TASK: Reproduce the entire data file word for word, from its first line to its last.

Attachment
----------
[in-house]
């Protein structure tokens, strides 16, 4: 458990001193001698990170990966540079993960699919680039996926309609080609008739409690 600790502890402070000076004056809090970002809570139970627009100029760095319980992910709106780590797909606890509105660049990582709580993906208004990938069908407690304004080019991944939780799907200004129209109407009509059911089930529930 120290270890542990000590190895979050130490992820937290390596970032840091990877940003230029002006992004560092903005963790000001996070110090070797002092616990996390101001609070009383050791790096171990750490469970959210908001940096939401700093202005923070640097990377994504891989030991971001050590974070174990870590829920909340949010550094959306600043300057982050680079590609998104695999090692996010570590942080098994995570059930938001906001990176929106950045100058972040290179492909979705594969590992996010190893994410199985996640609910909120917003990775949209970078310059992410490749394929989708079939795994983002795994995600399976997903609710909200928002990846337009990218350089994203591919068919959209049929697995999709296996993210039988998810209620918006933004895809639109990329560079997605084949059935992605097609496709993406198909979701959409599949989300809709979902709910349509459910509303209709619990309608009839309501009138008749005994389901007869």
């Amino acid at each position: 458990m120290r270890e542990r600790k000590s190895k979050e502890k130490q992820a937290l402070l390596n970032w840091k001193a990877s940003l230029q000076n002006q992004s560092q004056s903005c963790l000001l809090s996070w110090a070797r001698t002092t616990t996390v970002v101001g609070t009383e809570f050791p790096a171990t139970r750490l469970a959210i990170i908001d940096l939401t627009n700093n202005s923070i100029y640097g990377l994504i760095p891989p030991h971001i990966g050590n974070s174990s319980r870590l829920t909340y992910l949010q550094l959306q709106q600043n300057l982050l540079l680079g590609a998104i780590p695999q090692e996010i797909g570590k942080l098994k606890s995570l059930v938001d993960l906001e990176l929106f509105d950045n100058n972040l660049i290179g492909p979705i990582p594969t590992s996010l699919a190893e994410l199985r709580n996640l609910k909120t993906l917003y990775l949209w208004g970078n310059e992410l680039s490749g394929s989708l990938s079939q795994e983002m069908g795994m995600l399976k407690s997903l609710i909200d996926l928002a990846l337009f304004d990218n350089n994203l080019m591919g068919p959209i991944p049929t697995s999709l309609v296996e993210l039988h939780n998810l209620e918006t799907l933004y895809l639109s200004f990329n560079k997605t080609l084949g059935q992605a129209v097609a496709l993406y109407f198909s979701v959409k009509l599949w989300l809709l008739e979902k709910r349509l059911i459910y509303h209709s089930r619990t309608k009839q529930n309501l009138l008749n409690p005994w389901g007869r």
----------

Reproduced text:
[in-house]
């Protein structure tokens, strides 16, 4: 458990001193001698990170990966540079993960699919680039996926309609080609008739409690 600790502890402070000076004056809090970002809570139970627009100029760095319980992910709106780590797909606890509105660049990582709580993906208004990938069908407690304004080019991944939780799907200004129209109407009509059911089930529930 120290270890542990000590190895979050130490992820937290390596970032840091990877940003230029002006992004560092903005963790000001996070110090070797002092616990996390101001609070009383050791790096171990750490469970959210908001940096939401700093202005923070640097990377994504891989030991971001050590974070174990870590829920909340949010550094959306600043300057982050680079590609998104695999090692996010570590942080098994995570059930938001906001990176929106950045100058972040290179492909979705594969590992996010190893994410199985996640609910909120917003990775949209970078310059992410490749394929989708079939795994983002795994995600399976997903609710909200928002990846337009990218350089994203591919068919959209049929697995999709296996993210039988998810209620918006933004895809639109990329560079997605084949059935992605097609496709993406198909979701959409599949989300809709979902709910349509459910509303209709619990309608009839309501009138008749005994389901007869």
């Amino acid at each position: 458990m120290r270890e542990r600790k000590s190895k979050e502890k130490q992820a937290l402070l390596n970032w840091k001193a990877s940003l230029q000076n002006q992004s560092q004056s903005c963790l000001l809090s996070w110090a070797r001698t002092t616990t996390v970002v101001g609070t009383e809570f050791p790096a171990t139970r750490l469970a959210i990170i908001d940096l939401t627009n700093n202005s923070i100029y640097g990377l994504i760095p891989p030991h971001i990966g050590n974070s174990s319980r870590l829920t909340y992910l949010q550094l959306q709106q600043n300057l982050l540079l680079g590609a998104i780590p695999q090692e996010i797909g570590k942080l098994k606890s995570l059930v938001d993960l906001e990176l929106f509105d950045n100058n972040l660049i290179g492909p979705i990582p594969t590992s996010l699919a190893e994410l199985r709580n996640l609910k909120t993906l917003y990775l949209w208004g970078n310059e992410l680039s490749g394929s989708l990938s079939q795994e983002m069908g795994m995600l399976k407690s997903l609710i909200d996926l928002a990846l337009f304004d990218n350089n994203l080019m591919g068919p959209i991944p049929t697995s999709l309609v296996e993210l039988h939780n998810l209620e918006t799907l933004y895809l639109s200004f990329n560079k997605t080609l084949g059935q992605a129209v097609a496709l993406y109407f198909s979701v959409k009509l599949w989300l809709l008739e979902k709910r349509l059911i459910y509303h209709s089930r619990t309608k009839q529930n309501l009138l008749n409690p005994w389901g007869r």